This past summer, the Supreme Court issued another decision in the long line of cases involving qualified immunity defenses and section 1983 suits. The case arose out of the State of Alabama, where Hope had been a prisoner and was handcuffed twice in 1995 to a hitching post as punishment for disruptive conduct at the jail. The hitch was above shoulder height and during the first instance he remained there for two hours where he was given breaks every 15 minutes. During the second instance, after he had fought with a guard, he was placed on the post for seven hours and forced to expose his chest to direct sun, while only receiving one to two water breaks and no bathroom breaks. A guard was noted to taunt him about thirst during this instance.
Hope sued, charging a violation of the Eighth Amendment, which prohibits cruel and unusual punishment. The trial judge did not address this issue, but found that the guards were entitled to qualified immunity for their actions. The appellate court did hold that the use of the post for punitive purposes did violate the Eighth Amendment, but that the guards were still entitled to qualified immunity as the plaintiff had failed to show that there were any federal cases with materially similar facts by which the court could evaluate the defendants' conduct. The Supreme Court reversed this decision.
The Supreme Court held that qualified immunity as a defense should have been precluded at the summary judgment phase. They affirmed the appellate court's finding that the hitching post use violated the Eighth Amendment. They further opined that the officers acted with deliberate indifference to Hope's health and safety when they put him on the post the second time because he had already been handcuffed, subdued and leg shackled, leaving no real emergency to the situation.
Regarding the application of qualified immunity due to the lack of cases which spoke to this exact factual scenario, the court expressly disagreed. They indicated that the immunity afforded in a section 1983 situation would be akin to the situation in a suit where a federal official was charged with acting willfully and under the color of state law to deprive a plaintiff of his or her constitutional rights. (18 USC ' 242). A 1997 case made it clear that officials sued under 242 could be held to be on notice of their conduct violating established law, even in novel factual scenarios. That court had specifically rejected a requirement that the cases be "fundamentally similar." They indicated that the appellate court should have asked the question of whether the state of the law in 1995 gave the defendants fair warning that the treatment they gave Hope was unconstitutional.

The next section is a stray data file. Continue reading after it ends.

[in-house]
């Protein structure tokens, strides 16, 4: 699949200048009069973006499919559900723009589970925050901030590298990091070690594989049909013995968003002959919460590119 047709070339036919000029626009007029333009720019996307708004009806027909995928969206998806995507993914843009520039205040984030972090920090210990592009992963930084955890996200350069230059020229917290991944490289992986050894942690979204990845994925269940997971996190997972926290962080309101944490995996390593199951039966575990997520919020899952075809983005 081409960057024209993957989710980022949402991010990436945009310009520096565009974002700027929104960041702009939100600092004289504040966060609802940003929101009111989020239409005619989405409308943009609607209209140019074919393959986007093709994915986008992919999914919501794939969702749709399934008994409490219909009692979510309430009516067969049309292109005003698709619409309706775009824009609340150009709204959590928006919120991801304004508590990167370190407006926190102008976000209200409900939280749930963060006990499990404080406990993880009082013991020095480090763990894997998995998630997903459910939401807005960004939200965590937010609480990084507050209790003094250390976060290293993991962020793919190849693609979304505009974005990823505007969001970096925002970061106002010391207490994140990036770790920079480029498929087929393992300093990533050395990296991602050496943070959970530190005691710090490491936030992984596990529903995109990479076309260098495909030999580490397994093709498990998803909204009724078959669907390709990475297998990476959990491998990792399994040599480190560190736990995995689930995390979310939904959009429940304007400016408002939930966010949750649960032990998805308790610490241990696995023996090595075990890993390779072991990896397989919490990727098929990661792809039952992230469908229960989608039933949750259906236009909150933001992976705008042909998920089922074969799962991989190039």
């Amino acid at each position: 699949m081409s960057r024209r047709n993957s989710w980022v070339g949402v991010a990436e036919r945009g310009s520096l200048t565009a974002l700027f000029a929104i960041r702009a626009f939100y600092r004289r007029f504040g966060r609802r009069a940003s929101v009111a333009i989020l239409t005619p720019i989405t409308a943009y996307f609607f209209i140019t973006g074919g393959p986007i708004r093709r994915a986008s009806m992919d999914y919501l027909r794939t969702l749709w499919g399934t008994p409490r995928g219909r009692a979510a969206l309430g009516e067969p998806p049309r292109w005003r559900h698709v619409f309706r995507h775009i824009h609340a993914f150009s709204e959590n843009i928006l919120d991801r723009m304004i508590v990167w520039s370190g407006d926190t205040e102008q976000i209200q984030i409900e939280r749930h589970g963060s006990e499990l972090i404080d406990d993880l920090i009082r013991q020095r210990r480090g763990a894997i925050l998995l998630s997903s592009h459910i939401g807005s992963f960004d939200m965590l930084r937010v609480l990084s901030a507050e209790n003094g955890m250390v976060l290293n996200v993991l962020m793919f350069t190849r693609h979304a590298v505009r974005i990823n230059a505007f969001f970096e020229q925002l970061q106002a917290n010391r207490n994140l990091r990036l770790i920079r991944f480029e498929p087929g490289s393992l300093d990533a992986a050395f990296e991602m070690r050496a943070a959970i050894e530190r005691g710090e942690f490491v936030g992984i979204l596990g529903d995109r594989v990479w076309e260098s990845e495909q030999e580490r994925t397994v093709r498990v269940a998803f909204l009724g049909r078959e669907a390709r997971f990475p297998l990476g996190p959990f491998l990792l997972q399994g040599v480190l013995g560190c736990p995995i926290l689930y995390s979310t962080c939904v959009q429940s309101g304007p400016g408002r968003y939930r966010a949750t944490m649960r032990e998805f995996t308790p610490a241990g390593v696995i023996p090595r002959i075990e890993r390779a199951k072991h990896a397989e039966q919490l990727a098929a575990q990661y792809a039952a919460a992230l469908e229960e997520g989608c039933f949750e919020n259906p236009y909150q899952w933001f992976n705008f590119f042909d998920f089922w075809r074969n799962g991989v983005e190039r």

Addressing this very question, the Supreme Court held that any reasonable officer would have known that the use of the hitching post as alleged was unconstitutional and the practice had "obvious inherent cruelty." They also pointed to precedent within Alabama's circuit which would put the officers on notice, including the Gates case of 1974, which specifically held that handcuffing prisoners to fences or cells for long periods of time was impermissible. Another case from 1987, Ort v. White, held that physical abuse directed at a prisoner after he terminated resistance would give rise to liability under the Eighth Amendment.
This case can be located at <www.findlaw.com> by clicking on "Supreme Court Cases" and looking under the alphabetical listing for "2002 decisions" for Hope v. Pelzer. The majority opinion was written by Justice Stevens, joined by Justices O'Connor, Kennedy, Souter, Ginsburg and Breyer. Justice Thomas filed a dissenting opinion which was joined by Justices Rehnquist, and Scalia. (6-3 decision).